|dc.description.abstract||Developing nations are turning to ICT4D with the aim of supporting development goals such as improving access to healthcare services. mHealth applications are the latest innovation to emerge from the field of ICT4D, apitalizing on the widely available and affordable mobile phone. The challenge that these applications have experienced so far is sustainability. Two reasons stand out as to why these applications do not survive in a developing context; 1) a lack of understanding of the developing context, and 2) a lack of Business Model perspective in the design of mHealth applications.
The task of this research was to design a model that guides ICT4D designers in designing viable mHealth applications for developing rural areas. This task was achieved using rural development theory (the livelihood approach) to understand the developing country context. Business Model tooling (STOF) was used to design and evaluate a viable mHealth application in a developing country context. On one hand, Business Model tooling like STOF were created for profit-oriented mobile applications unlike mHealth applications which are development-oriented. Social Entrepreneurship (SE) on the other hand is an emerging field that provides Business Model guidelines and principles to create viable social development projects such as mHealth. SE guidelines were therefore adopted into the design and evaluation process of STOF.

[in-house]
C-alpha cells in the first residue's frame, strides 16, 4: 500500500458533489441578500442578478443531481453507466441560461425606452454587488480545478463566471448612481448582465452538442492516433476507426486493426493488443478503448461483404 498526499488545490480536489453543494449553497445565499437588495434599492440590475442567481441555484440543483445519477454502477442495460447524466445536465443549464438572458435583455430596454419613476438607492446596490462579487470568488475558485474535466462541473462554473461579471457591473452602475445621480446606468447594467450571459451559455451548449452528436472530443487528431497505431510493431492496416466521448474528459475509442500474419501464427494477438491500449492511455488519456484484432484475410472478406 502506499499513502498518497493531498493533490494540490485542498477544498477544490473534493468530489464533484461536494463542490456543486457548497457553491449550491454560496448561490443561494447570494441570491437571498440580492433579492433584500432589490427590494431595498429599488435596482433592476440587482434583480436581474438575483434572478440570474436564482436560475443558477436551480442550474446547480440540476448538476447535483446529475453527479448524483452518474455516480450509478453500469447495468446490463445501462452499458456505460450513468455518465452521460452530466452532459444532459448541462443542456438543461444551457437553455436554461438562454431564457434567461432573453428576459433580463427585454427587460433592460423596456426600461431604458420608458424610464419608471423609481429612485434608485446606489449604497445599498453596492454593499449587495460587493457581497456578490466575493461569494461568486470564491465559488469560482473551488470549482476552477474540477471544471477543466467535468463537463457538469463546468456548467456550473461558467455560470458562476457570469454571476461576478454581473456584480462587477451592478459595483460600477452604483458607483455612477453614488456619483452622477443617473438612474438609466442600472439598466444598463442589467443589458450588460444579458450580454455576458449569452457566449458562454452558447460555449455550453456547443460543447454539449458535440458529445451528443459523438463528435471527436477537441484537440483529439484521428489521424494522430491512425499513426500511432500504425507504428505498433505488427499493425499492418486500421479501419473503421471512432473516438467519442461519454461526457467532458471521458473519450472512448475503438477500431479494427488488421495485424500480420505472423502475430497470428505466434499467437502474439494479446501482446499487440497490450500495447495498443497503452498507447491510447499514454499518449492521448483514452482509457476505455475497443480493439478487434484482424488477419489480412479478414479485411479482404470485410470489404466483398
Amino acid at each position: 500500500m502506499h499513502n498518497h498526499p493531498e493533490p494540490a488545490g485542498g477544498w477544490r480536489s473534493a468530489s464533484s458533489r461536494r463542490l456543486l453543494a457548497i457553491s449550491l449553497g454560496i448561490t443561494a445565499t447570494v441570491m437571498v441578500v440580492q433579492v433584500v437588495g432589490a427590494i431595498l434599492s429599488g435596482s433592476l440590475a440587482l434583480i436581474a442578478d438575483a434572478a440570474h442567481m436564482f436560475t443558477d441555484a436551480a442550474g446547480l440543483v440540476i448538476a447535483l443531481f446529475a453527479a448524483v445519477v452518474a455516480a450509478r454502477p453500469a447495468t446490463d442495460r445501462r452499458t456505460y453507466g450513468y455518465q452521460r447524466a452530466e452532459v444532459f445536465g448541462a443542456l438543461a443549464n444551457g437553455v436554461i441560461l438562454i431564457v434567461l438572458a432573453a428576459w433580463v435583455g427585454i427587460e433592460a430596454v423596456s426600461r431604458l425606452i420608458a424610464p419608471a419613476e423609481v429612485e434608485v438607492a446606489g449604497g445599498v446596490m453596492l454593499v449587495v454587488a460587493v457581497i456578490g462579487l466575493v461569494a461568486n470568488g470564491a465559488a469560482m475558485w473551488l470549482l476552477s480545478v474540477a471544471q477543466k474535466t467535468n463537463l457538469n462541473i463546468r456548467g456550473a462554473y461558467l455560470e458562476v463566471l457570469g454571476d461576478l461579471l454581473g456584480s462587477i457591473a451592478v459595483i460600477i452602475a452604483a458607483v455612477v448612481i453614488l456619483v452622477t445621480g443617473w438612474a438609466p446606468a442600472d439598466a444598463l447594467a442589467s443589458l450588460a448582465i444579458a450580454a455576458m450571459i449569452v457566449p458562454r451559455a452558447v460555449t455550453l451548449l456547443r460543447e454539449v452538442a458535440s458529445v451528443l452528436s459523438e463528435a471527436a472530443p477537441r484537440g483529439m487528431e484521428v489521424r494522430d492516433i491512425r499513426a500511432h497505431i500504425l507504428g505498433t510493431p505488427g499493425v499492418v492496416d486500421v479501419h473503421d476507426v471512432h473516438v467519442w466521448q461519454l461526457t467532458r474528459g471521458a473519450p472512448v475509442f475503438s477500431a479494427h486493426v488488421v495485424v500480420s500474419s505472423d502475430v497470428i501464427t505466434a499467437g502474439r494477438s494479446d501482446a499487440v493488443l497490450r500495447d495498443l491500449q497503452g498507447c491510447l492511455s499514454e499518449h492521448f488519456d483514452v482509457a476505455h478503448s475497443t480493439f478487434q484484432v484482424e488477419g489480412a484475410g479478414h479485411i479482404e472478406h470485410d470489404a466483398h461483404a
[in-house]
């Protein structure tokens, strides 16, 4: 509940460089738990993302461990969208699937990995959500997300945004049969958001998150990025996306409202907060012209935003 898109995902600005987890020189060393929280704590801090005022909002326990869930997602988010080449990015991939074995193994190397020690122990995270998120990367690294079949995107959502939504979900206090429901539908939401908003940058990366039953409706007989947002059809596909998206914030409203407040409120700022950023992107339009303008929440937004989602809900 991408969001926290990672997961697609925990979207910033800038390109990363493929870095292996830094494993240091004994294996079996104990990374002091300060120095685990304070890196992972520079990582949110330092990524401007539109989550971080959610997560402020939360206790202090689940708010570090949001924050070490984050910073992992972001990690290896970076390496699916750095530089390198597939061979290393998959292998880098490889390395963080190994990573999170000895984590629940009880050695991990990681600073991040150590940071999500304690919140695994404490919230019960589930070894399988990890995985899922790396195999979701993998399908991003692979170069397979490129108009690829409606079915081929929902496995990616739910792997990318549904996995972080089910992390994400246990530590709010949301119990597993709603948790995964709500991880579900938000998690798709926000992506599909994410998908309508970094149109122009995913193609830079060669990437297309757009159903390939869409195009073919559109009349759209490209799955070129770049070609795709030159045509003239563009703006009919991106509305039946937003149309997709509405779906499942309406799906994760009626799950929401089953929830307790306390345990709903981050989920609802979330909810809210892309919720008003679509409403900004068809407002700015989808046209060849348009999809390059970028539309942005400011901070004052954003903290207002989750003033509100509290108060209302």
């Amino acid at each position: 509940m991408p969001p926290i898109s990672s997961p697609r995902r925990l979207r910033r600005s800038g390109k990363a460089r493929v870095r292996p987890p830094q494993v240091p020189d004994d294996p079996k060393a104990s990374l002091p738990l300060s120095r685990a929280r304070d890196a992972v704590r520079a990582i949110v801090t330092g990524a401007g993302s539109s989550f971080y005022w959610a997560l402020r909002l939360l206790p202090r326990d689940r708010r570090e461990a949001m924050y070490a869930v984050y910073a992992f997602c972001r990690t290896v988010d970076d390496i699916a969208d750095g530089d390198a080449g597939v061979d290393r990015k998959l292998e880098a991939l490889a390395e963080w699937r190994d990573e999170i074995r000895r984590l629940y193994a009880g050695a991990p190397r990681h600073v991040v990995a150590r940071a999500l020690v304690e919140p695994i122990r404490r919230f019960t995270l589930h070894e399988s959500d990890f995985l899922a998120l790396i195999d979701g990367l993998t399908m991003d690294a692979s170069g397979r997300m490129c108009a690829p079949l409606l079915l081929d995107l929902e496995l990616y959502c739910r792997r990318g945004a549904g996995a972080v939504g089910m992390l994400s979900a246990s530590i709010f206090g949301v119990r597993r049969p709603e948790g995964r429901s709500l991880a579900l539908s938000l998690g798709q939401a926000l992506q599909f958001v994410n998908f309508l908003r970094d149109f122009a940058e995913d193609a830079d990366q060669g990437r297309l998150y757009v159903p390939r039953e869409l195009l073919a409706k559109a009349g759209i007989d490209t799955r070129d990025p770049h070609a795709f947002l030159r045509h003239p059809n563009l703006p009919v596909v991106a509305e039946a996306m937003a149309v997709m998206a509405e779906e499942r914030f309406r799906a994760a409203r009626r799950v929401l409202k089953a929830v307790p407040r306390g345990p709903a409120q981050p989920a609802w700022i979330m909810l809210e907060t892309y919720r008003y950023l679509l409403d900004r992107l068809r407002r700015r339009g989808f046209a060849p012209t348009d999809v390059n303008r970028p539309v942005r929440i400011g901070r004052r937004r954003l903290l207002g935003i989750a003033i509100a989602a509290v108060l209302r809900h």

A mHealth application was designed, implemented and evaluated in a rural case study in Uganda using Action Design Research and Ethnography. The research identified variables that create value and rural characteristics that threaten value generation. These variables and characteristics make up the context-aware model for the design of mHealth applications
Key words: ICT4D, mHealth, STOF model, sustainability, development-oriented, Social Entrepreneurship||en_US